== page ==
SUNSET PARK — Lloyd Saunders remembers when Ocean Park Boulevard was his go-to route, driving on the neighborhood’s main drag daily to reach any points east and west.
Today, the 30-year Santa Monica resident avoids it at all costs, opting for other streets because of “bottleneck traffic” that he blames on the current configuration, which city officials changed from four lanes to two in December 2007.
“It’s hard to get onto Ocean Park because there’s just a stream of cars,” he said. “It’s the sign of the times, there’s so many darn people here (in the city) now.”
Responding to concerns over safety on a 12-block stretch of Ocean Park Boulevard after several pedestrians were struck over the past few years, City Hall launched a pilot project in which they condensed the busy corridor from Lincoln to Cloverfield boulevards from two lanes in each direction to one, hoping to calm the speed of traffic and eliminate some of the dangers posed in the previous configuration.
Nearly two years and several community workshops later, the project is still in its pilot phase, partly the result of an understaffed Transportation Management Division that lost two planners whose positions have yet to be filled.
“We’ve just had to focus on responding to the regulatory things and working on the Land Use and Circulation Element and responding to problems as best as we can,” Lucy Dyke, the transportation planning manager, said. “But we have not been able to circle back and close the loop with the City Council and the community on this project.”
Dyke said she expects to return to council with a report on the outcome of the pilot phase next year after which time officials are expected to decide whether to keep or change the existing arrangement.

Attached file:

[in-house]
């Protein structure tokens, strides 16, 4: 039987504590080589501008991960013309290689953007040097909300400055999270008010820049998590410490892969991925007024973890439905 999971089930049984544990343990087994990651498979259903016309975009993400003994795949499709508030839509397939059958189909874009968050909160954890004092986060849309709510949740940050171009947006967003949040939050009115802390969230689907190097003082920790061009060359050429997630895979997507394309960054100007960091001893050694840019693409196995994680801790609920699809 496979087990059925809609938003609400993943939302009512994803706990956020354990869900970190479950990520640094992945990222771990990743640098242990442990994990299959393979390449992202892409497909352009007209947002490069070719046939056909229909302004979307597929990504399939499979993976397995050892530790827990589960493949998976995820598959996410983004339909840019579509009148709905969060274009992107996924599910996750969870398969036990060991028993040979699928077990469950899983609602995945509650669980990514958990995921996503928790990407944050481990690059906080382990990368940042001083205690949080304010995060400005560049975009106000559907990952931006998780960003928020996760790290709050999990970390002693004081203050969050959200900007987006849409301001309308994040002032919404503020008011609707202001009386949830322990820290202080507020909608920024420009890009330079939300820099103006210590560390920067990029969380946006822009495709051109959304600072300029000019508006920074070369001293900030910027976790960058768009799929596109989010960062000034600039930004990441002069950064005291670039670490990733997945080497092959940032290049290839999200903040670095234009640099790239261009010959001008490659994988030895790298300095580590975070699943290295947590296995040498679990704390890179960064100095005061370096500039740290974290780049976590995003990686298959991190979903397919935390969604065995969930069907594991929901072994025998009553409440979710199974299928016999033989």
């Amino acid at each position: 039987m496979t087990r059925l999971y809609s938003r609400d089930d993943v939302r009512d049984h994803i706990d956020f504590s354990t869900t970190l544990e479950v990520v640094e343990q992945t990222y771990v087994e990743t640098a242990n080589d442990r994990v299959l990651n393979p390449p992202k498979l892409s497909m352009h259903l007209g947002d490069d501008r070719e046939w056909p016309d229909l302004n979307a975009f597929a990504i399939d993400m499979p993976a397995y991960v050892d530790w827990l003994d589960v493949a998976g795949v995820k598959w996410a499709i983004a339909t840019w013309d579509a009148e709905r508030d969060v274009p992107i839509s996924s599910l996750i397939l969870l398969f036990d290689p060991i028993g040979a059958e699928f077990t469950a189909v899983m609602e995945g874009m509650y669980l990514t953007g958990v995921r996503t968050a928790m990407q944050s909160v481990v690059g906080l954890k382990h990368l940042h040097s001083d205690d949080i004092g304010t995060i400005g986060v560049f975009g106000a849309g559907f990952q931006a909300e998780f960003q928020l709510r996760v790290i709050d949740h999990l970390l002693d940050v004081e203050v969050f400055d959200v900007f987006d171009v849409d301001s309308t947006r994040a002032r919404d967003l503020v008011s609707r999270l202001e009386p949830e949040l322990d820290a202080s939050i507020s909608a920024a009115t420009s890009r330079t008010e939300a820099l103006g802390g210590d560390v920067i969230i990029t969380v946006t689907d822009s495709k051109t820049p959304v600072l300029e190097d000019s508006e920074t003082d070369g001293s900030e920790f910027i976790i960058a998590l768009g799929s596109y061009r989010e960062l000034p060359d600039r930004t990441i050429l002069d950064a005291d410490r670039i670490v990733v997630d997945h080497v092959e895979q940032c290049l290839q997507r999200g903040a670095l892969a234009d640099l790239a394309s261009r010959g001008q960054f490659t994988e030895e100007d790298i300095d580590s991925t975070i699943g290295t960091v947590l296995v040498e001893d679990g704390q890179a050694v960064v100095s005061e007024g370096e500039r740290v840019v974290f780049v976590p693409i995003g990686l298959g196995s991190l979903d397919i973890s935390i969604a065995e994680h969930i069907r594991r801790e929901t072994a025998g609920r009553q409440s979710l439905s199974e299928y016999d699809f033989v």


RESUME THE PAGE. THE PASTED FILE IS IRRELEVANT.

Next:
Neighbors have long complained about the dangers posed to pedestrians that attempt to cross the boulevard at unsignalized intersections, mainly from 14th to 20th streets, which is home to several businesses and John Adams Middle School. Pedestrians have been struck, several fatally, in the crosswalks, prompting business owners and residents to call on city officials to make changes, many demanding a traffic signal or flashing red light be installed at 16th and 18th streets.
Both of those streets have a set of lights that are embedded into the crosswalk, flashing when activated by a pedestrian. While the flashing lights seem effective at night, many neighbors say it’s less visible during the day and gives pedestrians a false sense of security.
The restriping continues to draw a strong reaction from neighbors. Some residents said that traffic accidents remain frequent on the boulevard despite the changes.
Elizabeth Seiji, who owns Edelweiss Flower Boutique at 17th and Ocean Park Boulevard, said it’s difficult to leave from 18th Street going east on the boulevard every night because of congestion. She adds that the congestion on Lincoln Boulevard has become a “nightmare” in the mornings and late afternoon hours.
“Simple solution is to put in stop lights where the pedestrians can set off on demand in those troubled areas,” she said.
Grace Phillips said she was willing to give the new configuration a chance, finding that the stretch from Lincoln to 20th Street to be dangerous.
She feels that it’s much safer today.
“Eastbound traffic used to charge up the hill from 11th [Street] at ridiculous speeds and swerve violently when a left-turner blocked the lane they were in,” she said. “I like the fact that the whole stretch moves more slowly now.
The restriping has reportedly had the consequence of increasing congestion on the side streets.
But Dyke said that data based on overall bus travel times indicates that there has not been an excessive increase in delay on the boulevard.
City officials are also looking to see if there is better technology for the crosswalk flashers after experiencing some maintenance issues.
“They have not been as reliable as other traffic control devices we have in the city,” she said.
Phillips said that crossing the street has not been as daunting an experience.
“Being a pedestrian has become less unpleasant, mostly because the traffic isn’t going quite as fast now,” she said. “People don’t swerve around left-turn traffic the way they used to.”